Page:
- Past appropriations bills: $1.7 billion, 108 miles. Congress gave PDT $341 million for barriers in 2017, and $1.375 billion in 2018 (though Dims at the time stressed that such money didn’t count as “wall money” because it was specifically dedicated to replacement of existing barriers). Most of the 2017 projects have been completed — as of December, 34 of 40 miles had been built. DHS is currently working through its project load from the 2018 funding, with at least one project (levy wall in the Rio Grande Valley) under construction; others under contract; and a few set to be contracted before the end of this fiscal year. The $1.375 billion appropriated by Congress in the February bill extending 2019 funding has not yet been doled out.
- The Treasury Forfeiture Fund: $600 million. Of the three executive-branch funds that PDT decided to use to get billions more in wall funding beyond what Congress appropriated, the easiest one to raid was the Treasury Forfeiture Fund — which collects the money federal law enforcement agents seize from defendants (and the proceeds of auctions for other seized assets like boats and ostrich leather jackets). Congress uses the forfeiture fund to pay for things all the time (over $12 billion has been tapped by Congress over the last decade, according to a Roll Call analysis) and it didn’t require an emergency declaration for PDT do to the same. The Donald is reportedly seeking to take $242 million (the amount of the fund’s 2019 surplus over what Treasury expected to take in) out of the account now, and another $358 million later after more assets have been seized. But he doesn’t appear to have done this yet.
- Pentagon drug-enforcement funds: $2.5 billion. This is the account that the Pentagon has just used for its initial $1 billion outlay. It’s expected to use another $1.5 billion this year, though it’s not clear whether that money will also be transferred from its military-personnel fund to the drug fund or whether it will come from elsewhere.
- Military construction funds: $3.8 billion. This is the most contentious/controversial of the national-emergency moves — and the one the Trump administration is slow-walking the most. For one thing, there are constitutional challenges as to whether it’s appropriate for the military-construction budget to be used for the wall — part of the administration’s court battle over the emergency declaration (which hasn’t yet resulted in any actual impediments to Trump’s plans). As things stand, the Trump admin seems to have a pretty decent case. As PDT is so fond of saying, “Let’s see what happens.”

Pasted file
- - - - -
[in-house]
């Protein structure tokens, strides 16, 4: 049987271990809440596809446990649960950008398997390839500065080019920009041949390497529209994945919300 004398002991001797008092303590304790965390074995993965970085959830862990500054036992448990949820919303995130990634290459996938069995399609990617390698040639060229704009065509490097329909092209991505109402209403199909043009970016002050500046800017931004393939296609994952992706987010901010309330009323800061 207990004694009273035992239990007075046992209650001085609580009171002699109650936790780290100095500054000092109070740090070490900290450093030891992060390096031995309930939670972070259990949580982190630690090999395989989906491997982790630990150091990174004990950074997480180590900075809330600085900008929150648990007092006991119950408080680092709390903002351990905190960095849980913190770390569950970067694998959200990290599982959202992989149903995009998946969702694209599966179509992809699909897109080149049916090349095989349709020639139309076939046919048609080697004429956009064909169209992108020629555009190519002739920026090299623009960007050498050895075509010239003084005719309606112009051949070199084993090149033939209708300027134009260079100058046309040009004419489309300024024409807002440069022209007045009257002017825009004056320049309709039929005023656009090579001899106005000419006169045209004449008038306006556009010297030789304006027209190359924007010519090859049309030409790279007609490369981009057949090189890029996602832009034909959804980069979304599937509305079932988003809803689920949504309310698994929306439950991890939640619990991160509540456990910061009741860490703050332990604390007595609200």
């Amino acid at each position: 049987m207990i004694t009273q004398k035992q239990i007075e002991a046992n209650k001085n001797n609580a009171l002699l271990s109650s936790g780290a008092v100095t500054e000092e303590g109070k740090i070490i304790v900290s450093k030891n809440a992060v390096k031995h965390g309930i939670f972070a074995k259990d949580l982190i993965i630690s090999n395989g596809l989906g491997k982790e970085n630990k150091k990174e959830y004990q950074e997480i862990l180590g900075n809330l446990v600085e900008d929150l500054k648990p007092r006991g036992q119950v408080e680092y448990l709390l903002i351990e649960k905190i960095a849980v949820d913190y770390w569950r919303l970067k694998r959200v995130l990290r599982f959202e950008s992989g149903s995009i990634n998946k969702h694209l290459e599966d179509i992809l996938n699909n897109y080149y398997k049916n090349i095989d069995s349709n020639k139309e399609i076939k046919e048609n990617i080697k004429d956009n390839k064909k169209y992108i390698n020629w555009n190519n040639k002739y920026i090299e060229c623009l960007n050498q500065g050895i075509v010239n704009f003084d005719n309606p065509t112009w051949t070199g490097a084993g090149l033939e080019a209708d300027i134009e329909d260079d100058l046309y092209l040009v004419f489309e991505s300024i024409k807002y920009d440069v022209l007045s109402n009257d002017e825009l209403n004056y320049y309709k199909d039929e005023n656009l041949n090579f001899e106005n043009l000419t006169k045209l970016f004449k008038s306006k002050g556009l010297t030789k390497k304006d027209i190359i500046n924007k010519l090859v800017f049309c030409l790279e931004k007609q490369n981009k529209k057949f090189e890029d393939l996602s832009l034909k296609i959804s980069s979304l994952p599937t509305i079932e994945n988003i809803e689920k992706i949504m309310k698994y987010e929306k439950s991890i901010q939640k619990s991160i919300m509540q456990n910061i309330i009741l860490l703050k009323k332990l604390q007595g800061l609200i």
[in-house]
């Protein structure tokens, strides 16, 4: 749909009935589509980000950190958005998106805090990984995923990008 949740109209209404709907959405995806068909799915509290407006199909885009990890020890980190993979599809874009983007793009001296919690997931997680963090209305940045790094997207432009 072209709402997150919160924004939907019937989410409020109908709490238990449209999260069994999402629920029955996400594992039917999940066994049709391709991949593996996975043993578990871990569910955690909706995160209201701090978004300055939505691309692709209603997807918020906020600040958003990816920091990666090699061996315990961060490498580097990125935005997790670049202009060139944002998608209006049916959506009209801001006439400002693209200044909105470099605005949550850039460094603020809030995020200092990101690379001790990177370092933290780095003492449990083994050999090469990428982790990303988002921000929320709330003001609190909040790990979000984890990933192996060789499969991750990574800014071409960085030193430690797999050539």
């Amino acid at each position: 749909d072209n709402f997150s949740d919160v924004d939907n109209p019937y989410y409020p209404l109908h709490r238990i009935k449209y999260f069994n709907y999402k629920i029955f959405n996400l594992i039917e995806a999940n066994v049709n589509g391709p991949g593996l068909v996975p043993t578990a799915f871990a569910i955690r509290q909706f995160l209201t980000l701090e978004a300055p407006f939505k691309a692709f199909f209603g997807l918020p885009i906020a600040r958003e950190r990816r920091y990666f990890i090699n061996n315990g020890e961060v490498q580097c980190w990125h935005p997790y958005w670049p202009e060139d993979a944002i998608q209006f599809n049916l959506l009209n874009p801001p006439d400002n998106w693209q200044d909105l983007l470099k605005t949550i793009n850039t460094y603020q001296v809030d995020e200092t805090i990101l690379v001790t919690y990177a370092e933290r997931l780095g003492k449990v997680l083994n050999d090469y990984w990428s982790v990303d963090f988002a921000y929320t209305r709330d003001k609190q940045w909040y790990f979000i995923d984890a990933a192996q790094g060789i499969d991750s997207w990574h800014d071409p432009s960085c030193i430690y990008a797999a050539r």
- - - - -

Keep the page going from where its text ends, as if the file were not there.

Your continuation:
Just as importantly, though, there are political considerations — the Pentagon will have to cut other planned construction projects, and risk the anger of the members of Congress where those projects would be happening. The Pentagon has released a list of projects that might be cut to free up $3.8 billion in wall money, but none of them are supposed to happen until 2020 — and the administration’s 2020 budget request would make up the money. In other words, if Congress gives the Pentagon what it wants in 2020, it won’t have to cut anything to pay for the wall. But that’s unlikely. Dims are going to find every possible person who’s missing out on federal funds in order to build this wall and put them on a billboard.
- The 2020 budget request: $8.6 billion. Let’s face it; this isn’t gonna happen. It’s based on what the White House deems necessary to have 722 miles of barriers in place in time for the end of fiscal year 2020, but there’s no visually no chance House Dims would give him that much, not without giving up something serious in return. Last time, we allowed them to draw up our asylum policy. God knows, we can’t allow that again.
The executive branch really seems to be backing up PDT on his mission to build the wall however he must. Granted, they are the executive branch and they are ruled by the president, but as we’ve seen from the bureaucracy over the last couple years, compliance should never be assumed. This is a government that has tried to expel PDT as a foreign object since he took office. It’s good to see folks willing to pick fights with congressional Dims in order to enact the president’s agenda.
No one wants this piecemeal method of building the wall, but it’s a fight we have to take on. Maybe with the implosion of the Russia narrative, the increasing lunacy of Dims in general and an economy that shows no signs of slowing, PDT can build enough political capital to get this done the easy way from here on out.
Maybe it’s a pipe dream, but you know what they say — where there’s a will, there’s a way.